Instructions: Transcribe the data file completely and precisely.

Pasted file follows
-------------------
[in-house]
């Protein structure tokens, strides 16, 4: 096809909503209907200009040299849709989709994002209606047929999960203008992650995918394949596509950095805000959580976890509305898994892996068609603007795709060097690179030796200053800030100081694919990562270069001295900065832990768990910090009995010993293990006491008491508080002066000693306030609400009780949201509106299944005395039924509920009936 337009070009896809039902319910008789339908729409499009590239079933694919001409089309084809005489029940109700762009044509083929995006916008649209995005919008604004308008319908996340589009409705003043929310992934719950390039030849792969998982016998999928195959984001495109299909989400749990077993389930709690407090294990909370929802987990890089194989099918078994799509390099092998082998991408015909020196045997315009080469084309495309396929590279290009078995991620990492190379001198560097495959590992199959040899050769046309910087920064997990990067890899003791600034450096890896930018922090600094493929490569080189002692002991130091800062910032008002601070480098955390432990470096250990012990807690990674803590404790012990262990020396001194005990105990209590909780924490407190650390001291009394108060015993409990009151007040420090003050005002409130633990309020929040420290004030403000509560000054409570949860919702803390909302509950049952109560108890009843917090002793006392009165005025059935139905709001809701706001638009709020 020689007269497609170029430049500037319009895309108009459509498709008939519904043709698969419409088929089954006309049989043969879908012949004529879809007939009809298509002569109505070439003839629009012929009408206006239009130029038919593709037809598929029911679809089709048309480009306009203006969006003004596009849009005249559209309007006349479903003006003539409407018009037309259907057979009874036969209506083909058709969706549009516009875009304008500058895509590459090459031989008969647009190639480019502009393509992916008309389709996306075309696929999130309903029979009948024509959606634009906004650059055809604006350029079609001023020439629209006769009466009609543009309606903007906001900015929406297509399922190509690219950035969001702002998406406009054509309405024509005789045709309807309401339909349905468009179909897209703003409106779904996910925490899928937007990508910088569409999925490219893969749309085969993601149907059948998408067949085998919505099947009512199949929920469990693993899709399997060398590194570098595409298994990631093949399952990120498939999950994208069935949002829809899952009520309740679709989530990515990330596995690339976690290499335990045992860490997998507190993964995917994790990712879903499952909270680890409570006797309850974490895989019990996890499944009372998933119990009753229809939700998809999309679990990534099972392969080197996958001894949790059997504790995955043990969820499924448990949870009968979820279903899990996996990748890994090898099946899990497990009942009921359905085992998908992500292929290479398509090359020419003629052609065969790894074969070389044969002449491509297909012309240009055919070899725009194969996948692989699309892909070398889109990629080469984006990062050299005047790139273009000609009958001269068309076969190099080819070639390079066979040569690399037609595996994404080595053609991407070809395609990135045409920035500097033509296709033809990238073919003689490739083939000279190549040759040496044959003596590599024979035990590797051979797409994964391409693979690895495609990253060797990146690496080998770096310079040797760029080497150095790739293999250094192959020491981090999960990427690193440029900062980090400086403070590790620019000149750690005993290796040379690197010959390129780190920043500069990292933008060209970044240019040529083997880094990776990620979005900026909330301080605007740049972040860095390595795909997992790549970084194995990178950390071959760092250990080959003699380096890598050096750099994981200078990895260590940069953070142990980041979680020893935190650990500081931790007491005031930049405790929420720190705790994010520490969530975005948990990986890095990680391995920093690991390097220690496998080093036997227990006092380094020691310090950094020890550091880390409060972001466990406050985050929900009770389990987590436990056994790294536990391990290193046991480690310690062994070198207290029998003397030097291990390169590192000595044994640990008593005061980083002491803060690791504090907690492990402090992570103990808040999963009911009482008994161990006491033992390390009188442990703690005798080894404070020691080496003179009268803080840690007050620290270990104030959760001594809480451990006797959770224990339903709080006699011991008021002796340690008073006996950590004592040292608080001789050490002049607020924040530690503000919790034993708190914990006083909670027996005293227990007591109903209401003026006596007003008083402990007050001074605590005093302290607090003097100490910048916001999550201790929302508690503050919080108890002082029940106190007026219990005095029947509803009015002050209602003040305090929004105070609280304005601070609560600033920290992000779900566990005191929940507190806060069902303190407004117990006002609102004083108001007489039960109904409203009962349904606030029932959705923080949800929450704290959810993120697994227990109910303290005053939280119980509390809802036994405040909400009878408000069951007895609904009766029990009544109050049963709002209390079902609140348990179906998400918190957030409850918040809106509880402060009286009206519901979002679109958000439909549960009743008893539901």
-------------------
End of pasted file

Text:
[in-house]
């Protein structure tokens, strides 16, 4: 096809909503209907200009040299849709989709994002209606047929999960203008992650995918394949596509950095805000959580976890509305898994892996068609603007795709060097690179030796200053800030100081694919990562270069001295900065832990768990910090009995010993293990006491008491508080002066000693306030609400009780949201509106299944005395039924509920009936 337009070009896809039902319910008789339908729409499009590239079933694919001409089309084809005489029940109700762009044509083929995006916008649209995005919008604004308008319908996340589009409705003043929310992934719950390039030849792969998982016998999928195959984001495109299909989400749990077993389930709690407090294990909370929802987990890089194989099918078994799509390099092998082998991408015909020196045997315009080469084309495309396929590279290009078995991620990492190379001198560097495959590992199959040899050769046309910087920064997990990067890899003791600034450096890896930018922090600094493929490569080189002692002991130091800062910032008002601070480098955390432990470096250990012990807690990674803590404790012990262990020396001194005990105990209590909780924490407190650390001291009394108060015993409990009151007040420090003050005002409130633990309020929040420290004030403000509560000054409570949860919702803390909302509950049952109560108890009843917090002793006392009165005025059935139905709001809701706001638009709020 020689007269497609170029430049500037319009895309108009459509498709008939519904043709698969419409088929089954006309049989043969879908012949004529879809007939009809298509002569109505070439003839629009012929009408206006239009130029038919593709037809598929029911679809089709048309480009306009203006969006003004596009849009005249559209309007006349479903003006003539409407018009037309259907057979009874036969209506083909058709969706549009516009875009304008500058895509590459090459031989008969647009190639480019502009393509992916008309389709996306075309696929999130309903029979009948024509959606634009906004650059055809604006350029079609001023020439629209006769009466009609543009309606903007906001900015929406297509399922190509690219950035969001702002998406406009054509309405024509005789045709309807309401339909349905468009179909897209703003409106779904996910925490899928937007990508910088569409999925490219893969749309085969993601149907059948998408067949085998919505099947009512199949929920469990693993899709399997060398590194570098595409298994990631093949399952990120498939999950994208069935949002829809899952009520309740679709989530990515990330596995690339976690290499335990045992860490997998507190993964995917994790990712879903499952909270680890409570006797309850974490895989019990996890499944009372998933119990009753229809939700998809999309679990990534099972392969080197996958001894949790059997504790995955043990969820499924448990949870009968979820279903899990996996990748890994090898099946899990497990009942009921359905085992998908992500292929290479398509090359020419003629052609065969790894074969070389044969002449491509297909012309240009055919070899725009194969996948692989699309892909070398889109990629080469984006990062050299005047790139273009000609009958001269068309076969190099080819070639390079066979040569690399037609595996994404080595053609991407070809395609990135045409920035500097033509296709033809990238073919003689490739083939000279190549040759040496044959003596590599024979035990590797051979797409994964391409693979690895495609990253060797990146690496080998770096310079040797760029080497150095790739293999250094192959020491981090999960990427690193440029900062980090400086403070590790620019000149750690005993290796040379690197010959390129780190920043500069990292933008060209970044240019040529083997880094990776990620979005900026909330301080605007740049972040860095390595795909997992790549970084194995990178950390071959760092250990080959003699380096890598050096750099994981200078990895260590940069953070142990980041979680020893935190650990500081931790007491005031930049405790929420720190705790994010520490969530975005948990990986890095990680391995920093690991390097220690496998080093036997227990006092380094020691310090950094020890550091880390409060972001466990406050985050929900009770389990987590436990056994790294536990391990290193046991480690310690062994070198207290029998003397030097291990390169590192000595044994640990008593005061980083002491803060690791504090907690492990402090992570103990808040999963009911009482008994161990006491033992390390009188442990703690005798080894404070020691080496003179009268803080840690007050620290270990104030959760001594809480451990006797959770224990339903709080006699011991008021002796340690008073006996950590004592040292608080001789050490002049607020924040530690503000919790034993708190914990006083909670027996005293227990007591109903209401003026006596007003008083402990007050001074605590005093302290607090003097100490910048916001999550201790929302508690503050919080108890002082029940106190007026219990005095029947509803009015002050209602003040305090929004105070609280304005601070609560600033920290992000779900566990005191929940507190806060069902303190407004117990006002609102004083108001007489039960109904409203009962349904606030029932959705923080949800929450704290959810993120697994227990109910303290005053939280119980509390809802036994405040909400009878408000069951007895609904009766029990009544109050049963709002209390079902609140348990179906998400918190957030409850918040809106509880402060009286009206519901979002679109958000439909549960009743008893539901």